no other civilly committed individuals in care of the South Carolina Department of Mental Health
are subject to this practice. Plaintiff’s new assertion was not addressed by the Magistrate Judge, who
reviewed Plaintiff’s claim in his complaint that color-coded jumpsuits are discriminatory. See ECF
No 1, 5 ( “Orange is for a person who acts out sexually in the program. Green is for a person who
is a perceived threat or makes threats or might be violent.”).
As explained hereinabove, the Equal Protection Clause is implicated when similarly-situated
persons are treated differently. Here, all SVPTP residents wear yellow jumpsuits when they are
transported outside of the facility. The colored jumpsuit policy is implemented as a safety measure
for SVPTP employees and residents. Affidavit of Holly Scaturo, ¶ 15, ECF No. 37-3. Plaintiff fails
to demonstrate that the policy is not based on acceptable professional judgment, or that the policy
is not consistently applied to similarly-situated SVPTP residents. Plaintiff’s objections are without
Ex Post Facto and Double Jeopardy Clause Claims. Plaintiff states that he is being
held under punitive conditions of confinement and has been provided no procedural due process
protections because he has not been afforded a mental evaluation since his original commitment date
of August 25, 2014.
As the Magistrate Judge explained, Plaintiff is regularly evaluated by staff to determine if
there is any change in his status as meeting the legal criteria as a sexually violent predator. See
Affidavit of Dr. Kelly Gothard, ¶ 11, ECF No. 44-5. Moreover, Plaintiff has a right under the SVPA
to request an independent evaluation. S.C. Code Ann. § 44-48-110 provides that a person committed
under the SVPA
must have an examination of his mental condition performed once every year. The
person may retain or, if the person is indigent and so requests, the court may appoint
a qualified expert to examine the person, and the expert must have access to all
medical, psychological, criminal offense, and disciplinary records and reports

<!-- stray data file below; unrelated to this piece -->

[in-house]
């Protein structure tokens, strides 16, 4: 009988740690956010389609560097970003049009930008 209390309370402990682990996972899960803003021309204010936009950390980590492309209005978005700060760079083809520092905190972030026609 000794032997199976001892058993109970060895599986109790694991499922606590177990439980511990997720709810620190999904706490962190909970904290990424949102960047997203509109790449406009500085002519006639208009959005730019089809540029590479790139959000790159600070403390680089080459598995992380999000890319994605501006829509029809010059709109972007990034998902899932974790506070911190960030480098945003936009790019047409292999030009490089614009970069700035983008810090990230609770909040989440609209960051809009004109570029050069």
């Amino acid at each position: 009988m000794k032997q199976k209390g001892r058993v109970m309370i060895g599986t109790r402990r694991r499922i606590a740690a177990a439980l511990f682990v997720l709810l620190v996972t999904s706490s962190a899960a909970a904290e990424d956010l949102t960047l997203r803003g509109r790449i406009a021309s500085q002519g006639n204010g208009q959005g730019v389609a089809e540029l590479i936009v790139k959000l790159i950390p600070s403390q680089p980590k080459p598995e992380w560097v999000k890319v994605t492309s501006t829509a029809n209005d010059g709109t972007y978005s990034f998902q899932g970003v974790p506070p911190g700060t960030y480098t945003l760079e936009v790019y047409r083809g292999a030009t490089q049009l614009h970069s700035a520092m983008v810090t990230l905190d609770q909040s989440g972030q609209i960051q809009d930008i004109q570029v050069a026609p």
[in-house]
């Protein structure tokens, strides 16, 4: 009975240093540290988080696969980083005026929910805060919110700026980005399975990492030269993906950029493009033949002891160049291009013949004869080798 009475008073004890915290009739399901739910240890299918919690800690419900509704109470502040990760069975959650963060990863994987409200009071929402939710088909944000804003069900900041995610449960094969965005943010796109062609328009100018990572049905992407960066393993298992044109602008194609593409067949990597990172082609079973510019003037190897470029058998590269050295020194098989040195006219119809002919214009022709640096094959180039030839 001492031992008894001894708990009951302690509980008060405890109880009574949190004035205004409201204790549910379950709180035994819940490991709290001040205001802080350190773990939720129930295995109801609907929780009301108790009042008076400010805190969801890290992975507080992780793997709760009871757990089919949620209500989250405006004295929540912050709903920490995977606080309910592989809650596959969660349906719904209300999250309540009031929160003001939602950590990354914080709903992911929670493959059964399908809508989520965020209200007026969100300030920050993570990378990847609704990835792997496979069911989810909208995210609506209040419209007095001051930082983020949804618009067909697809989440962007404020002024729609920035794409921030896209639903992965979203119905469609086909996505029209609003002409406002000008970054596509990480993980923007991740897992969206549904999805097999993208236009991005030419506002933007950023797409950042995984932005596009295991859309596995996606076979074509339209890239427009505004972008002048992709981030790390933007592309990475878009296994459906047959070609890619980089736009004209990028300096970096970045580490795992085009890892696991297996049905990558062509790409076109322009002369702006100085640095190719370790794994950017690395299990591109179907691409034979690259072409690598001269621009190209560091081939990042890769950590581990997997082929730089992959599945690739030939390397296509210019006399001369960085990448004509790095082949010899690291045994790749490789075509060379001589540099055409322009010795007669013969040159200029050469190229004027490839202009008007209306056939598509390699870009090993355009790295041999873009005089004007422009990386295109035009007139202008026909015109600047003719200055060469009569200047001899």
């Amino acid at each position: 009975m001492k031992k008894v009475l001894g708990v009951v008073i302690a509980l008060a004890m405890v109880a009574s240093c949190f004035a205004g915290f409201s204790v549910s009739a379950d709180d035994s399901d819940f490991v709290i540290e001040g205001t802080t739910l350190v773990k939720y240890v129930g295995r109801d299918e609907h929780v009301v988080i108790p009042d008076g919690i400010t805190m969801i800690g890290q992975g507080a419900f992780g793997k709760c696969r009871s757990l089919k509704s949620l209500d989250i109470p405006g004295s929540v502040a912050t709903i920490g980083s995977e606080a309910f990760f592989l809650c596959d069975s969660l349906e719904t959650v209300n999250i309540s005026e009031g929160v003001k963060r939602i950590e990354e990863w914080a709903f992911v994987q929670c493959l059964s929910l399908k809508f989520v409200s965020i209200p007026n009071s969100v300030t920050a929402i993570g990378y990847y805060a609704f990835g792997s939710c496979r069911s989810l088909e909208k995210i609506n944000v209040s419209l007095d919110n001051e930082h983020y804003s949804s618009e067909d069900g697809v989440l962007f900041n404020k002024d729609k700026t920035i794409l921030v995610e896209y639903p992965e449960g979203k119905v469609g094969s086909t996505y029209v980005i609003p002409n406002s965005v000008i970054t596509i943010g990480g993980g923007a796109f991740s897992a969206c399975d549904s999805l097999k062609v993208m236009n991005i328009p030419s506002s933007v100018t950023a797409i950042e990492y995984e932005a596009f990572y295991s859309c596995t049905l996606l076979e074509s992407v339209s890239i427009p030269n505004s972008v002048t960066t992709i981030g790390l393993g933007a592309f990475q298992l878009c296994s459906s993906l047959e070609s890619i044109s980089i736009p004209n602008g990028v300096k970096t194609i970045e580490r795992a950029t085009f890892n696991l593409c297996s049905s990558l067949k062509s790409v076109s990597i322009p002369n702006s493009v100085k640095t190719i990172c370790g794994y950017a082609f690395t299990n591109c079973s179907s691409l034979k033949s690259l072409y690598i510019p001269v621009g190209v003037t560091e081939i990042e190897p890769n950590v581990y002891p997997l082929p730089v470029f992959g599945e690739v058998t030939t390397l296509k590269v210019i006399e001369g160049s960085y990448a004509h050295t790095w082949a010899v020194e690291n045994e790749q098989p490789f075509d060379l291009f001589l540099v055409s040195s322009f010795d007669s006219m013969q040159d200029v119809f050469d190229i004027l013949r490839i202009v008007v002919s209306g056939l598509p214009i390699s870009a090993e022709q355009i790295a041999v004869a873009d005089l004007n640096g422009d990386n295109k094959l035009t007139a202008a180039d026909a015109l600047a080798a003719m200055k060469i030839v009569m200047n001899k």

concerning the person. The annual report must be provided to the court which
committed the person pursuant to this chapter, the Attorney General, the solicitor
who prosecuted the person, and the multidisciplinary team. The court must conduct
an annual hearing to review the status of the committed person.
Plaintiff’s objections are without merit.
Eleventh Amendment Immunity. Plaintiff states that Defendants have personally
taken part in violating his constitutional rights and that they approved policies and received
complaints that have been made regarding the SVPTP. As the Magistrate Judge correctly found,
Defendants are immune from liability for monetary damages in their official capacities. With respect
to Defendants’ liability in their individual capacities, the court has determined no constitutional
deprivations have occurred. Plaintiff’s objection is without merit.
The court concurs in the Report and Recommendation of the Magistrate Judge and
incorporates it herein by reference.
For the reasons stated herein and in the Report and
Recommendation, Defendants’ motion for summary judgment (ECF No. 37) is granted. Plaintiff’s
motion for temporary restraining order and/or preliminary injunction (ECF No. 54) is denied as
IT IS SO ORDERED.
/s/ Margaret B. Seymour
Senior United States District Judge
Columbia, South Carolina
February 23, 2017
NOTICE OF RIGHT TO APPEAL
Plaintiff is hereby notified of the right to appeal this order
pursuant to Rules 3 and 4 of the Federal Rules of Appellate Procedure.